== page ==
Hint! Definitely add broad beans. They totally worked. Now, to mull over what “tailgating” might mean”¦
Tuesday: Spanish Blood Sausage Porridge
It was day two of the Chef Watson “guest slot” in the kitchen, and things were about to get interesting. Buoyed by yesterday’s Tailgating Salmon Sandwich success, I decided to give Watson something to sink its digital teeth into and supply only one ingredient: blood sausage. I also specified “main” as a style, really so that he/she/it knew that I wasn’t expecting dessert.
If I’m being very honest, I’ve read more appetizing recipes than blood sausage porridge. Even the inclusion of the word “Spanish” doesn’t do anything to fancy it up. And, a bit concerningly, this is a recipe that Watson has extrapolated from one for Rye Porridge with Morels, replacing the rye with rice, the mushroom with sausage and the original’s chicken livers with a single potato and one tomato. Still, maybe it would be brilliant.
But unlike yesterday, I ran into some problems. I wasn’t sure how many tomatoes and potatoes Watson expected me to have here–the ingredients list says one of each; the method suggests many–or also why I had to soak the tomato in boiling water first, although it makes sense in the original mushroom-centric method. Additionally, Waston offered the whimsical instruction to just “cook” the tomatoes and potatoes, presumably for as long as I feel like.
There’s a lot of butter involved in this recipe and rather too much liquid recommended: eight cups of stock for one-and-a-half of rice. I actually got a bit fed up after four and stopped adding them. Forty to 50 minutes cooking time was a bit too long, too–again, that’s been directly extracted from the rye recipe.
But these were mere trifles. The dish tasted great. It’s a lovely blend of flavors and textures, thanks to the blood sausage and the potato. The butter works brilliantly and the tomato on top is a nice touch. And it proves Watson’s functionality. You can suggest one ingredient that you find in the fridge, use your initiative a bit and you’ll be left with something lovely. And buttery. Lovely and buttery.
Well done, Watson!
Wednesday: Diner Cod Pizza
When I read this recipe, I wondered whether this was going to be it for me and Watson. “Diner,” “cod” and “pizza” are three words that don’t really belong together, and the ingredients list seemed more like a supermarket sweep than a recipe. Now that I’ve actually made the meal, I don’t know what to think about anything.
You might remember a classic 1978 George A. Romero-directed horror film called Dawn of the Dead. Its 2004 remake, following the paradigm shift to running zombies in 28 Days Later, suffered critically. My impression of this remake was always that if it’d just been called something different–Zombies Go Shopping, for instance–every single person who saw it would have loved it. As it was, viewers thought it seemed unauthentic, and it gathered what was essentially some unfair criticism. (See also the recent RoboCop remake or, as I call it, CyberSwede vs. Detroit.)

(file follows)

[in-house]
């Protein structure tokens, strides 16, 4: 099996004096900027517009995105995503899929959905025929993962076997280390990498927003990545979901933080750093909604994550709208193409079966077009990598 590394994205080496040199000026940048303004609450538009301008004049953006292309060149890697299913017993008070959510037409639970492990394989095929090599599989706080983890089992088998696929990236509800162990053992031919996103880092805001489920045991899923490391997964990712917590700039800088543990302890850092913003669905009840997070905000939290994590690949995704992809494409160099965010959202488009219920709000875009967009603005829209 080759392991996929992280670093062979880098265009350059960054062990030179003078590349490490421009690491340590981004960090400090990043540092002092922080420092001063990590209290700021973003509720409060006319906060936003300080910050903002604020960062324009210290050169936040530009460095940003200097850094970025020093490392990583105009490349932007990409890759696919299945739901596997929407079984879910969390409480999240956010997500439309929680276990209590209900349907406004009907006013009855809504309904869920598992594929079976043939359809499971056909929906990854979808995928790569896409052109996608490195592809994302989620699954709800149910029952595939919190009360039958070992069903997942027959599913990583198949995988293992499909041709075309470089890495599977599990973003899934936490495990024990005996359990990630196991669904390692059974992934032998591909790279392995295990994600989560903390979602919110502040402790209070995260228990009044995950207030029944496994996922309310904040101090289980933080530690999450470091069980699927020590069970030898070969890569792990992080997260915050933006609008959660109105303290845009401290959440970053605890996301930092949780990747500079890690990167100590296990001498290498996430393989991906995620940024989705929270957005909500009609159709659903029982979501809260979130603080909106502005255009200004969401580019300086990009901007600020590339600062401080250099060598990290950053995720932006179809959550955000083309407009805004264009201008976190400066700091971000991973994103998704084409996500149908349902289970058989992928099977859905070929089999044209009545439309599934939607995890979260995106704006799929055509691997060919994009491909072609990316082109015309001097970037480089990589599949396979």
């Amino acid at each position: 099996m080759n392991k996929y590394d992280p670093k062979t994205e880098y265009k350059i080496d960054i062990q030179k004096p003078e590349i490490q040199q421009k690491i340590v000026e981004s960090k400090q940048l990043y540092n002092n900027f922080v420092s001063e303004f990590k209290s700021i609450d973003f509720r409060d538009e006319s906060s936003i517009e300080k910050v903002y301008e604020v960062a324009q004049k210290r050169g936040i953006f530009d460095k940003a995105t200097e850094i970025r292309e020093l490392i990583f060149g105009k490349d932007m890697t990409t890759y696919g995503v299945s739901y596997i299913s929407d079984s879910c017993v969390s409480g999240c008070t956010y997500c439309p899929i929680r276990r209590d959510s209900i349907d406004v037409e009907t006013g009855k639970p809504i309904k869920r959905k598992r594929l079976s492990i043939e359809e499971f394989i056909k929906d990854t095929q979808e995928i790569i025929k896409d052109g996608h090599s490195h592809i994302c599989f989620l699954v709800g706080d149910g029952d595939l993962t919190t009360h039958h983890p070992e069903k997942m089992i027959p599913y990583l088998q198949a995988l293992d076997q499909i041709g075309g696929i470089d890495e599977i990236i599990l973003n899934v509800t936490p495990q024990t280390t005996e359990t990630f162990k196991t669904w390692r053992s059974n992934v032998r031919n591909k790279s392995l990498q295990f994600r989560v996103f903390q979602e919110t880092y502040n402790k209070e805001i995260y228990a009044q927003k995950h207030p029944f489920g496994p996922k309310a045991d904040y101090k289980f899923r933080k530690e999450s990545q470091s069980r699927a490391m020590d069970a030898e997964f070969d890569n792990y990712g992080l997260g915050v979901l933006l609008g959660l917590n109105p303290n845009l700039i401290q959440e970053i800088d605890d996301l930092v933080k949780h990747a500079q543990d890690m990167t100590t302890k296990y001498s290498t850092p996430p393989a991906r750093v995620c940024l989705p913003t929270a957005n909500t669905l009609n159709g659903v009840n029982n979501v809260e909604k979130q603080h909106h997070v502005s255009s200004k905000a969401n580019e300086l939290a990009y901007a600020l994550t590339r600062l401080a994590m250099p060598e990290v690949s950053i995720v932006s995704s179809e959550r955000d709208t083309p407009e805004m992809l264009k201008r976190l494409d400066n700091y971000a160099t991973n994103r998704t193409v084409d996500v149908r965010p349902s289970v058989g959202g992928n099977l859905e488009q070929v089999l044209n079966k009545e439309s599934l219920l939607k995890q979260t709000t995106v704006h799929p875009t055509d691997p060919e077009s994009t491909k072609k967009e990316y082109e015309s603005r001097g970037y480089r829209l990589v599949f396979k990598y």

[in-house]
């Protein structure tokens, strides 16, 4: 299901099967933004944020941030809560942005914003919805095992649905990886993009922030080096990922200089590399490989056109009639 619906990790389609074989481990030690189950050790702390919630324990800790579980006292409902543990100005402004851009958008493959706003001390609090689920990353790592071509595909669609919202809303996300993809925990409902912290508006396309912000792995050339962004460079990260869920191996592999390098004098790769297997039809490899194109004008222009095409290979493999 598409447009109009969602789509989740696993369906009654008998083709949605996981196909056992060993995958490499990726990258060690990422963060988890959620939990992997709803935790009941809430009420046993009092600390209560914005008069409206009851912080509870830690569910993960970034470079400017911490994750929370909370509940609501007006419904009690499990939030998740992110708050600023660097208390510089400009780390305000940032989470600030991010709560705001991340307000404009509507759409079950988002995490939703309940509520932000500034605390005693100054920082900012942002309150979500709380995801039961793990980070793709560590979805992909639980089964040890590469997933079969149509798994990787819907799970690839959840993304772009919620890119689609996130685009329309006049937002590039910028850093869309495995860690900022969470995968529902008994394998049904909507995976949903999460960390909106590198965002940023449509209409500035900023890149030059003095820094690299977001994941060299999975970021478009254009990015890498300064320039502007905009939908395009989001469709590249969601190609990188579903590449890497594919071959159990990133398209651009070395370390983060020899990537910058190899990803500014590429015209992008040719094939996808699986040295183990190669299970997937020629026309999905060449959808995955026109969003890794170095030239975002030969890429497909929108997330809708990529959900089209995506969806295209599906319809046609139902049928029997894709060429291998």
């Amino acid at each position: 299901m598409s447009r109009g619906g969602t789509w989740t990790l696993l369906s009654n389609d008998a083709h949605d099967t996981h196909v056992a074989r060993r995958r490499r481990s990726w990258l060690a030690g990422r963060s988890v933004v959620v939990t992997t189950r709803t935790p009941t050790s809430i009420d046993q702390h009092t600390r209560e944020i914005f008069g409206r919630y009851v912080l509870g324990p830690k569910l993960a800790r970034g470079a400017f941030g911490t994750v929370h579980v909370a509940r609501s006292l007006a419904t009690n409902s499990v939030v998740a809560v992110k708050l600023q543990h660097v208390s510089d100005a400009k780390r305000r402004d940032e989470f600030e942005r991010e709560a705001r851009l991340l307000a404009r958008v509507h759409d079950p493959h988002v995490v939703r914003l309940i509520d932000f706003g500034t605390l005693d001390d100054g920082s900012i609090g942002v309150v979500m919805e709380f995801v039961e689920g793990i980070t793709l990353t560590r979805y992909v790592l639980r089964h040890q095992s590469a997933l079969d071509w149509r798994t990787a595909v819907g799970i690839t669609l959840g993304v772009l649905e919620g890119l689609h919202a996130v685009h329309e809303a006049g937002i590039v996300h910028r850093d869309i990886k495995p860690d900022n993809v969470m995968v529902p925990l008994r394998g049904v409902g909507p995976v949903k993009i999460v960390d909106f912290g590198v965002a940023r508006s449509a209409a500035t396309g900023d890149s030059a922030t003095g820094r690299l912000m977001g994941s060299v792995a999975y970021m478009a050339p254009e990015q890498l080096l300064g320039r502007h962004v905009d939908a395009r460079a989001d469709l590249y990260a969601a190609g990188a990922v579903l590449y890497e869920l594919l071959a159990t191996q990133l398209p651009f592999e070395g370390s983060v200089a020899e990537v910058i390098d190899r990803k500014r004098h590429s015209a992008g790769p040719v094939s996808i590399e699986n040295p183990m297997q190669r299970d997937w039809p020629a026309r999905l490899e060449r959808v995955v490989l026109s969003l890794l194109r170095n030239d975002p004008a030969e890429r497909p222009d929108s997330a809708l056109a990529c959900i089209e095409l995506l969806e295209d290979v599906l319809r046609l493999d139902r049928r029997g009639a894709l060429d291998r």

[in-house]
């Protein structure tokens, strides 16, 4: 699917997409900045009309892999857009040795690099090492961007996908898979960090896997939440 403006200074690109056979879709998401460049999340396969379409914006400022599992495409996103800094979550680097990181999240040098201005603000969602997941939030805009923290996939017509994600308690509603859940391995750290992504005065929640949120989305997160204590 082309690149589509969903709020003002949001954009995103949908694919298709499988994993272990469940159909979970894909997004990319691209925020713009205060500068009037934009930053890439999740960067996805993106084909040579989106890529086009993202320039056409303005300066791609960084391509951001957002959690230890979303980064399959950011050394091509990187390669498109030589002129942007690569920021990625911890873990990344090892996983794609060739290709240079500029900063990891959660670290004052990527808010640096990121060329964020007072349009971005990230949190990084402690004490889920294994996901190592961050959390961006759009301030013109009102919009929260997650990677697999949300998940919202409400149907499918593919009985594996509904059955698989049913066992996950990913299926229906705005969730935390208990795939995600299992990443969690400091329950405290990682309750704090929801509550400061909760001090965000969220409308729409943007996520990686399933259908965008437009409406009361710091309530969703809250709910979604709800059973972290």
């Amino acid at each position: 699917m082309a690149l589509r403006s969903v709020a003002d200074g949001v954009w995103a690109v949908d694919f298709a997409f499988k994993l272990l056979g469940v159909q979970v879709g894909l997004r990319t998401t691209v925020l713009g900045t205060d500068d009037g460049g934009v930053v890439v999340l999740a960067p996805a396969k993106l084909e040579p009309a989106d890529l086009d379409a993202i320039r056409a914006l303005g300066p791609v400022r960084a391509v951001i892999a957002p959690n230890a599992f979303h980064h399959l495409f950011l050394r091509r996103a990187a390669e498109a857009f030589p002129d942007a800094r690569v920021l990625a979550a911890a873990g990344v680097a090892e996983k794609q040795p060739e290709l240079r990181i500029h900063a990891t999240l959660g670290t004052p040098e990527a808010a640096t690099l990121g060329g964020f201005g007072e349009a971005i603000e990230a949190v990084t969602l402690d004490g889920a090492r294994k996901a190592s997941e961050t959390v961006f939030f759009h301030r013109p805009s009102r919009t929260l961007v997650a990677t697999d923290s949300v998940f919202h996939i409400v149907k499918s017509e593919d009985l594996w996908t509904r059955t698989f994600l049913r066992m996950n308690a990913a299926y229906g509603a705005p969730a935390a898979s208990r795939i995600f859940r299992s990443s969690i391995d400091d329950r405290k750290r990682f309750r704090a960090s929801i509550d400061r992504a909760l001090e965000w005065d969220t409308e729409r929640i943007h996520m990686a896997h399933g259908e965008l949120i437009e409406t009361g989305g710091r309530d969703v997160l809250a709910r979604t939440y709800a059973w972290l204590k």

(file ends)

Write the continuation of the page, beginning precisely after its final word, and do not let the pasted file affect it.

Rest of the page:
This meal is my culinary Dawn of the Dead. If only Watson had called it something other than pizza, it would have been utterly perfect. It emphatically isn’t a pizza. It has as much in common with pizza as cake does. But there’s something about radishes, cod, ginger, olives, tomatoes and green onions on a pizza crust that just work remarkably well.
To be clear, I fully expected to throw this meal away. I had the website for curry delivery already open on my phone. That’s all before I ate two of the pizzas. They taste like nothing on earth. The addition of Comté cheese and chives is the sort of genius/absurdity that makes people into millionaires. I was, however, nervous to give one to my pregnant fiancée; the ingredients are so weird that I was just sure she’d suffer some really strange psychic reaction or that the baby would grow up to be extremely contrary.
Be careful with this recipe preparation: As I’ve found with Watson, it doesn’t tell you how to assure that your fish is cooked; nor does it tell you how long to pre-bake the crust base. These kinds of things are really important. You need to make sure this dish is cooked properly. It takes longer than you might expect.
I’m writing this from Sweden, the home of the ridiculous “pizza,” and yet I have a feeling that if I were to show this recipe to a chef who ordinarily thinks nothing of piling a kilo of kebab meat and Béarnaise sauce on bread and serving it in a cardboard box with a side salad of fermented cabbage, he or she would balk and tell me that I’ve gone too far. Which would be his or her loss. I think I’m going to have to take this to “Dragon’s Den” instead.
Watson, I don’t know how I’m going to cope with normal recipes after our little holiday together. You’re changing the way I think about food.